Although digital technology and access is changing the use of our written world, we were proud to start our communication through the Journal. This wonderful “printed” blog approach came mostly from the editorial direction and pen of Scott Skinner, Ali Fujino, and our man in the field, Ben Ruhe. From years of Journal publications, we changed the format to be not a few individuals' view but to have individuals of the kite community use their own words to bring forth something innovative and exciting about the world of kites. Enter the current edited version of Discourse by Katie Davis, Scott Skinner, and Ali Fujino. Below are archived articles from both the Journal and Discourse.

Most Recent Articles

  • Every afternoon in March at 3 p.m., kite teams assemble on the 700-yard kite field next to the royal palace in Bangkok to do aerial battle. In a centuries-old tradition unlike any other in the world, the sky fighting take place between two very different types of kites-----the large and aggressive male Chula and the small and flirty female Pakpao. It’s an erotic dance in the sky.
  • What with the war in Iraq and the severe acute respiratory syndrome scare, travel agent Ajay Prakash of Bombay found himself with time on his hands. His response? Write a booklet about the kites of India.
  • Continuing his study of kites in the Philippines, Orly Ongkingco has just issued a revised, expanded booklet titled The Philippine Kite. Covering the basics------the invention of the kite, origin of the indigenous Philippine Gurion (swallow) kite, flying traditions in the Philippines, the role of monsoon winds and the rice harvest in the sport, kite fishing and bat catching with leaf kites, and so forth--------Ongkingco breaks some new ground.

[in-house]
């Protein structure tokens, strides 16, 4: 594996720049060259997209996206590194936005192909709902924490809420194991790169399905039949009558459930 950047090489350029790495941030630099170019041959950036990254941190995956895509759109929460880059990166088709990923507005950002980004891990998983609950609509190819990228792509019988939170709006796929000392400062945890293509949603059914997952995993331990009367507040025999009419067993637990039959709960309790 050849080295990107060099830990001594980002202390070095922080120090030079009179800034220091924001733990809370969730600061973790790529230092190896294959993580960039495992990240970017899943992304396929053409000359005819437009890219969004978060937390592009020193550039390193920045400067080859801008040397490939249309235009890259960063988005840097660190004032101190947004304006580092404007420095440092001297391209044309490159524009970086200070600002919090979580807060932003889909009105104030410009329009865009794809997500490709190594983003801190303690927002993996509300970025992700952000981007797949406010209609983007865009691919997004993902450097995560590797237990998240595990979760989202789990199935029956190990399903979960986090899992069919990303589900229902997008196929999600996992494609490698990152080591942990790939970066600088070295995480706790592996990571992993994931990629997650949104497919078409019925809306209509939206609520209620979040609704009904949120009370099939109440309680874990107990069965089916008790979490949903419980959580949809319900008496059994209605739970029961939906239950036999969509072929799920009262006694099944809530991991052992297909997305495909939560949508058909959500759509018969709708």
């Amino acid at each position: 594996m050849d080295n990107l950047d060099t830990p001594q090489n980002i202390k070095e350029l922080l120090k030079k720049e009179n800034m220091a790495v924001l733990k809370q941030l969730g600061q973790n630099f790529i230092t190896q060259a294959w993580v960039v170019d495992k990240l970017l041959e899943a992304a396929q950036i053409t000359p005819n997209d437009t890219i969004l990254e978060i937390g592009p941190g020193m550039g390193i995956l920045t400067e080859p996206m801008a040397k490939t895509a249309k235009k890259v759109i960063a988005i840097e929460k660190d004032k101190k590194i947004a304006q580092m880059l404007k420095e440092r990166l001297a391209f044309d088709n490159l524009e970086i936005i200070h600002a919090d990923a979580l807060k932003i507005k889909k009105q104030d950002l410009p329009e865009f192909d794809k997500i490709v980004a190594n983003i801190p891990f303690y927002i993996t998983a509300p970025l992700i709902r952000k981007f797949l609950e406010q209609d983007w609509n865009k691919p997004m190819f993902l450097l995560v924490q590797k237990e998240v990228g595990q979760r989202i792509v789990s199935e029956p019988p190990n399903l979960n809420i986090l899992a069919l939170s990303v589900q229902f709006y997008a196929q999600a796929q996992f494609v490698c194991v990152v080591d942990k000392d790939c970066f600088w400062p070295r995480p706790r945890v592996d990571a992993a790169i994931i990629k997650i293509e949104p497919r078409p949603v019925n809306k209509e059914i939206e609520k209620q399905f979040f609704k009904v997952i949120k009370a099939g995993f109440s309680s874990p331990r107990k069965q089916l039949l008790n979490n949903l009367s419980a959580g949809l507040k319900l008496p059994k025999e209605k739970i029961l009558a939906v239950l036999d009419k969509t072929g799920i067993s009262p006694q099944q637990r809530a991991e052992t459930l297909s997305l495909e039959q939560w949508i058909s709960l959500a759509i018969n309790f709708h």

• Angela Wu, who owns her own small public relations firm in Taipei, became interested in kites when she was hired by a tourism group to promote a kite event. Fascinated by the sport and appreciating a business link for the future, she immersed herself in kiting to the extent she found herself in Jakarta in 2000 attending the annual festival there.
  • The Wau kites of Malaysia are perhaps the most beautiful of all kites. They are the symbol of that progressive Southeast Asian country in general and of Air Malaysia in particular. Constructed by craftsmen all over the nation, they are identified most closely with the state of Kelantan in the far northeast. The heartland is the town of Kota Bahru.